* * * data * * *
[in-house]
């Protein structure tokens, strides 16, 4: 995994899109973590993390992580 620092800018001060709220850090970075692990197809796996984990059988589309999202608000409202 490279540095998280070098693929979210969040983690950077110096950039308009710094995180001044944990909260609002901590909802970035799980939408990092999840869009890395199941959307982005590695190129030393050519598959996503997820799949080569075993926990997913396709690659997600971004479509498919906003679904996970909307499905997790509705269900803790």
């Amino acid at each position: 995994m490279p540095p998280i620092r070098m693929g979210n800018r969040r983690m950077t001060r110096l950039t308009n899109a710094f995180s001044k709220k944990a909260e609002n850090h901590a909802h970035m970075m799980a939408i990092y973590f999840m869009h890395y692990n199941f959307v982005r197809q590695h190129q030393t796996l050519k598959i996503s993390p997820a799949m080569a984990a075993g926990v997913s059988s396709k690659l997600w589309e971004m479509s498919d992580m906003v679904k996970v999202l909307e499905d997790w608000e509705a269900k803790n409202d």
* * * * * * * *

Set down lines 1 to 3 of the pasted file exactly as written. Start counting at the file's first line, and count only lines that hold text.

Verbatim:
[in-house]
């Protein structure tokens, strides 16, 4: 995994899109973590993390992580 620092800018001060709220850090970075692990197809796996984990059988589309999202608000409202 490279540095998280070098693929979210969040983690950077110096950039308009710094995180001044944990909260609002901590909802970035799980939408990092999840869009890395199941959307982005590695190129030393050519598959996503997820799949080569075993926990997913396709690659997600971004479509498919906003679904996970909307499905997790509705269900803790």
């Amino acid at each position: 995994m490279p540095p998280i620092r070098m693929g979210n800018r969040r983690m950077t001060r110096l950039t308009n899109a710094f995180s001044k709220k944990a909260e609002n850090h901590a909802h970035m970075m799980a939408i990092y973590f999840m869009h890395y692990n199941f959307v982005r197809q590695h190129q030393t796996l050519k598959i996503s993390p997820a799949m080569a984990a075993g926990v997913s059988s396709k690659l997600w589309e971004m479509s498919d992580m906003v679904k996970v999202l909307e499905d997790w608000e509705a269900k803790n409202d």